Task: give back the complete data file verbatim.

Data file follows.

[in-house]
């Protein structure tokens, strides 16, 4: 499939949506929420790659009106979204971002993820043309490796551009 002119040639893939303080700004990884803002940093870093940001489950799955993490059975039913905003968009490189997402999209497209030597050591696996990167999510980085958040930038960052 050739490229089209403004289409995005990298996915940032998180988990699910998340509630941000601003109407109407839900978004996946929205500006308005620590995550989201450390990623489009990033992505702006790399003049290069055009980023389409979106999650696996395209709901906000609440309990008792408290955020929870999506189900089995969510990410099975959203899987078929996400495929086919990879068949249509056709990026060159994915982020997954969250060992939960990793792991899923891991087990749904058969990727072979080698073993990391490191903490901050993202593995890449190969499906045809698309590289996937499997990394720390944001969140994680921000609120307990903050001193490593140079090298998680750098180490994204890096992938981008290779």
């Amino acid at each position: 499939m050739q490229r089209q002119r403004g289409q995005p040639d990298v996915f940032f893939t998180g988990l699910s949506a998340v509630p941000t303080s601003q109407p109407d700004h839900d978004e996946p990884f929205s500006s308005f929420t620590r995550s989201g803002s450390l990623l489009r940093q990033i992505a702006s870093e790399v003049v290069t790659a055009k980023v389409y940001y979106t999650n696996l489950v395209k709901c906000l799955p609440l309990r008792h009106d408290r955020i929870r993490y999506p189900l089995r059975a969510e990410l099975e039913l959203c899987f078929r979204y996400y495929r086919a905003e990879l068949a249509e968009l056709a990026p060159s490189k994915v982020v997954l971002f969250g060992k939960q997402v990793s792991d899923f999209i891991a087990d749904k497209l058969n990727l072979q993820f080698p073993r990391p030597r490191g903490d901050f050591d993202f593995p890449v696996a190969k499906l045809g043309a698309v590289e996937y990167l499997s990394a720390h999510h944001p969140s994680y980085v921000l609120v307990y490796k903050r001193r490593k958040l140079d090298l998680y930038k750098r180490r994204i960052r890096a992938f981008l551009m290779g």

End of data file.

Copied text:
[in-house]
């Protein structure tokens, strides 16, 4: 499939949506929420790659009106979204971002993820043309490796551009 002119040639893939303080700004990884803002940093870093940001489950799955993490059975039913905003968009490189997402999209497209030597050591696996990167999510980085958040930038960052 050739490229089209403004289409995005990298996915940032998180988990699910998340509630941000601003109407109407839900978004996946929205500006308005620590995550989201450390990623489009990033992505702006790399003049290069055009980023389409979106999650696996395209709901906000609440309990008792408290955020929870999506189900089995969510990410099975959203899987078929996400495929086919990879068949249509056709990026060159994915982020997954969250060992939960990793792991899923891991087990749904058969990727072979080698073993990391490191903490901050993202593995890449190969499906045809698309590289996937499997990394720390944001969140994680921000609120307990903050001193490593140079090298998680750098180490994204890096992938981008290779």
């Amino acid at each position: 499939m050739q490229r089209q002119r403004g289409q995005p040639d990298v996915f940032f893939t998180g988990l699910s949506a998340v509630p941000t303080s601003q109407p109407d700004h839900d978004e996946p990884f929205s500006s308005f929420t620590r995550s989201g803002s450390l990623l489009r940093q990033i992505a702006s870093e790399v003049v290069t790659a055009k980023v389409y940001y979106t999650n696996l489950v395209k709901c906000l799955p609440l309990r008792h009106d408290r955020i929870r993490y999506p189900l089995r059975a969510e990410l099975e039913l959203c899987f078929r979204y996400y495929r086919a905003e990879l068949a249509e968009l056709a990026p060159s490189k994915v982020v997954l971002f969250g060992k939960q997402v990793s792991d899923f999209i891991a087990d749904k497209l058969n990727l072979q993820f080698p073993r990391p030597r490191g903490d901050f050591d993202f593995p890449v696996a190969k499906l045809g043309a698309v590289e996937y990167l499997s990394a720390h999510h944001p969140s994680y980085v921000l609120v307990y490796k903050r001193r490593k958040l140079d090298l998680y930038k750098r180490r994204i960052r890096a992938f981008l551009m290779g």